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Early Childhood Vaccinations—Let’s Get the Babies to the Pediatrician’s Office!

October 2019 | Written by Gosia Sylwestrzak, MA

Childhood vaccination is considered one of the top public health accomplishments of the 20th century [1].

Nevertheless, nationally, the proportion of children age 19 to 35 months who were up-to-date with all recommended vaccines in 2014 was 72%, well below the Centers for Disease Control and Prevention’s (CDC’s) Healthy People 2020 target of 90%, with lowest coverage for diphtheria, tetanus, and acellular pertussis; Haemophilus influenza type b, and the pneumococcal conjugate vaccine [2]. Meanwhile, increasing proportions of pediatricians are reporting that they have encountered patients whose parents refuse vaccines, and that they dismiss families from their practices due to vaccine refusal [3].

There is some evidence that children whose parents have negative views about vaccine safety or efficacy (e.g. mistaken concerns about autism) are less likely than other children to be sufficiently vaccinated [4,5]. However, in the U.S. population as a whole, lack of economic resources and lack of geographic proximity to pediatricians are also associated with insufficient vaccination coverage. Although vaccine refusal is a growing concern among providers, its contribution to under-vaccination, in comparison to issues of access and consistency of care, is unknown [2,6,3].

HealthCore wanted to better understand the recent trends in early childhood vaccination rates as well as reasons for incomplete vaccination. In partnership with Blue Cross Blue Shield Association, we examined early childhood vaccination trends for U.S. commercially insured children. We analyzed claims data for children in four birth cohorts (those born in 2010, 2011, 2012 and 2013) and followed their care continuously from birth through 3 years of age. Our study focused on completion rates of the Centers for Disease Control and Prevention’s recommended seven-vaccine series for children between the years 2013 (by which time the vaccines should have been completed for the first birth cohort) and 2016.

On a positive note, we found a steady increase in childhood vaccination rates over time – 77 percent of children born in 2013 completed their CDC-recommended seven-vaccine series by 2016, up from 69 percent for children born in 2010 and completing the seven-vaccine series by 2013. The individual rates for each vaccine in this series also increased during this period, with all vaccines reaching 80 percent by 2016. More concerning was the fact that, despite these improvements, some of these vaccines remain below the CDC and World Health Organization optimum levels to ensure herd immunity in the population, including vaccines for diphtheria, pertussis and measles.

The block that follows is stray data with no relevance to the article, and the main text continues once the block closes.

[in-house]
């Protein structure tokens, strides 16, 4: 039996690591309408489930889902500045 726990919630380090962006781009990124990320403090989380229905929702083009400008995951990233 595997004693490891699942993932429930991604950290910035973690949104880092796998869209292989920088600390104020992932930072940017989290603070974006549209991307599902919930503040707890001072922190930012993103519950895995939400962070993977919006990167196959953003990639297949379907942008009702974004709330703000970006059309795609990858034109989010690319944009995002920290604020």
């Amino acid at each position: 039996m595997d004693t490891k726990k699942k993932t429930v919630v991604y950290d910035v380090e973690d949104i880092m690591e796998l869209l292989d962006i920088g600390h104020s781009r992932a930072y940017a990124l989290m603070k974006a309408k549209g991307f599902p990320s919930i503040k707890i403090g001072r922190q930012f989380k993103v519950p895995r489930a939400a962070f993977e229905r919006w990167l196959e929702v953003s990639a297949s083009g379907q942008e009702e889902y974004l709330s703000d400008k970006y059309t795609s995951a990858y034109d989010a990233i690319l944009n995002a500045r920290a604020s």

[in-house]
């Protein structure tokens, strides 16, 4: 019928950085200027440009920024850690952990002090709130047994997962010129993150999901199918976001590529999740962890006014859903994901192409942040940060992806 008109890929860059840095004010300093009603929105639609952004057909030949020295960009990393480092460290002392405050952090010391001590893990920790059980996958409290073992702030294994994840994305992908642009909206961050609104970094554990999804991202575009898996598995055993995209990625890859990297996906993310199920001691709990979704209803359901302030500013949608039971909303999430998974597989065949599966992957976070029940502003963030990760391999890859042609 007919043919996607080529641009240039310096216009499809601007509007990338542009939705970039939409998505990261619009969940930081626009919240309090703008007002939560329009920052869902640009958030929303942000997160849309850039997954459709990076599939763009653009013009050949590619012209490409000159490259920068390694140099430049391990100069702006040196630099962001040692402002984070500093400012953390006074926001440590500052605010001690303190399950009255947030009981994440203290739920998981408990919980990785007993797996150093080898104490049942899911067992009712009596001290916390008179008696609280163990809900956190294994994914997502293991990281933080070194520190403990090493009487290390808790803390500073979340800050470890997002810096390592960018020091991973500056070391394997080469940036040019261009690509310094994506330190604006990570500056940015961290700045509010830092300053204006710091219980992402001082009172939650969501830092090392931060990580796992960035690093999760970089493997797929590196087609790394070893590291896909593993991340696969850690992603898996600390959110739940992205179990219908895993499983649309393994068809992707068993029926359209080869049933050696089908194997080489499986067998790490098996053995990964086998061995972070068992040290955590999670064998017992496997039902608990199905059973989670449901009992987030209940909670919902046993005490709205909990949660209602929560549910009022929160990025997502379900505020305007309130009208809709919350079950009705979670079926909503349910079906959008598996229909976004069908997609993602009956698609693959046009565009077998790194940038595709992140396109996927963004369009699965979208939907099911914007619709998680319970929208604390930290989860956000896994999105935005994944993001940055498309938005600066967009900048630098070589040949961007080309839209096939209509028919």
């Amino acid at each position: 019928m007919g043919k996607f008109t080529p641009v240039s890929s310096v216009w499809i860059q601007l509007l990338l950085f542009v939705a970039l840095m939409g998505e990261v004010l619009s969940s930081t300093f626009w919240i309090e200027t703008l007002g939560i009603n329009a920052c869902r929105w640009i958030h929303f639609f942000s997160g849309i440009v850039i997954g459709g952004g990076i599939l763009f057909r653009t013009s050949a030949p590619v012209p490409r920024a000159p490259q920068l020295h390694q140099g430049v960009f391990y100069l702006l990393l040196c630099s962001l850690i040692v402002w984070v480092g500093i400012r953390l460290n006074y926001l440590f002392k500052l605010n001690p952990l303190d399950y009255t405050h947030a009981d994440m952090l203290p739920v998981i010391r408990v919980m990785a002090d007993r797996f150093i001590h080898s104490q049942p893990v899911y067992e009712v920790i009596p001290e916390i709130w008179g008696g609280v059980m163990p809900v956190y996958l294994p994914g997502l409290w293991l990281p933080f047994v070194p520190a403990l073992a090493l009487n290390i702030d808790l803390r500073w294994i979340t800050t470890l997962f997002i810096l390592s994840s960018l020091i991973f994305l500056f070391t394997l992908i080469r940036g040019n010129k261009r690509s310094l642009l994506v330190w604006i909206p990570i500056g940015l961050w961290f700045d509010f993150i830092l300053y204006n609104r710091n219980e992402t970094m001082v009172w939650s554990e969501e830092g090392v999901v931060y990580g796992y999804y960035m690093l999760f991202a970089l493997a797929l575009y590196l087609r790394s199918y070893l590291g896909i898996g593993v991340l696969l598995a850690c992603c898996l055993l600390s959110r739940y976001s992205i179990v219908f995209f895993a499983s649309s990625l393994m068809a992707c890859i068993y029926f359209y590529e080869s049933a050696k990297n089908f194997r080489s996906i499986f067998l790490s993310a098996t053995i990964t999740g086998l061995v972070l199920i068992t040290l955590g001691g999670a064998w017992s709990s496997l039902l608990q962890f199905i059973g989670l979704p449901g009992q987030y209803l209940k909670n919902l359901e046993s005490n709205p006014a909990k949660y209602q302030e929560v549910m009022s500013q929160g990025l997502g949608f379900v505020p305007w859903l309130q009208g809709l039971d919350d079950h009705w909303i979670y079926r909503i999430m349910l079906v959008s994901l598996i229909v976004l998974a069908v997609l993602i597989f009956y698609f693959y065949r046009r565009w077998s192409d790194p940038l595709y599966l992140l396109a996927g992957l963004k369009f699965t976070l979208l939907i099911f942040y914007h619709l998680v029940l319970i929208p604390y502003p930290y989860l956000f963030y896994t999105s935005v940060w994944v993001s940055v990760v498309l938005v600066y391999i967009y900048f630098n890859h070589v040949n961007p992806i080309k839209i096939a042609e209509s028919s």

Also concerning was the wide geographic variation in vaccine rates across the country. For example, in 2016, the seven-vaccine series completion rates by state for children in the 2013 birth cohort ranged from a high of 86 percent in North Dakota to a low of 63 percent in Nevada.

When we analyzed potential reasons for under-vaccination we found that documented parental/guardian refusals increased nearly 70 percent for children born in 2013 compared to children born in 2010 (4.2 percent versus 2.5 percent of each cohort, respectively). However, failure to attend routine well-child visits was the predominant reason for under vaccination among commercially insured children. Missed well-child visits were identified as the reason for under vaccination 62 percent of the time among children who did not complete their vaccination regimens in 2016. Among these same under-vaccinated children, documented parental/guardian refusal was identified six percent of the time.

What do these findings mean?

We should be worried about increasing parental refusal to vaccinate but more importantly we need to get the babies and toddlers to the doctor’s office first so the conversations about benefits of early childhood vaccination can occur between parents and their children’s doctor.

[1] Centers for Disease Control and Prevention. Ten Great Public Health Achievements – United States, 2001-2010. Morbidity and Mortality Weekly Report. 2011;60(19).
[2] Hill HA, Elam-Evans LD, Yankey D, Singleton JA, Kolasa M. National, State, and Selected Local Area Vaccination Coverage Among Children Aged 19-35 Months – United States, 2014. Morbidity and Mortality Weekly Report. 2015;64(33).
[3] Hough-Telford C, Kimberlin DW, Aban I, Hitchcock WP, Almquist J, Kratz R, et al. Vaccine Delays, Refusals, and Patient Dismissals: A Survey of Pediatricians. Pediatrics. 2016.
[4] Smith PJ, Humiston SG, Parnell T, Vannice KS, Salmon DA. The Association Between Intentional Delay of Vaccine Administration and Timely Childhood Vaccination Coverage. Public Health Reports. 2010;125.
[5] Smith PJ, Marcuse EK, Seward JR, Zhao Z, Orenstein WA. Children and Adolescents Unvaccinated Against Measles: Geographic Clustering, Parents’ Beliefs, and Missed Opportunities. Public Health Reports. 2015;130(5):485-504.
[6] Smith PJ, Singleton JA. County-Level Trends in Vaccination Coverage Among Children Aged 19-35 Months – United States, 1995-2008. Morbidity and Mortality Weekly Report. 2011;60(4).
Gosia Sylwestrzak, MA
Director, Econometric Modeling, Translational Research
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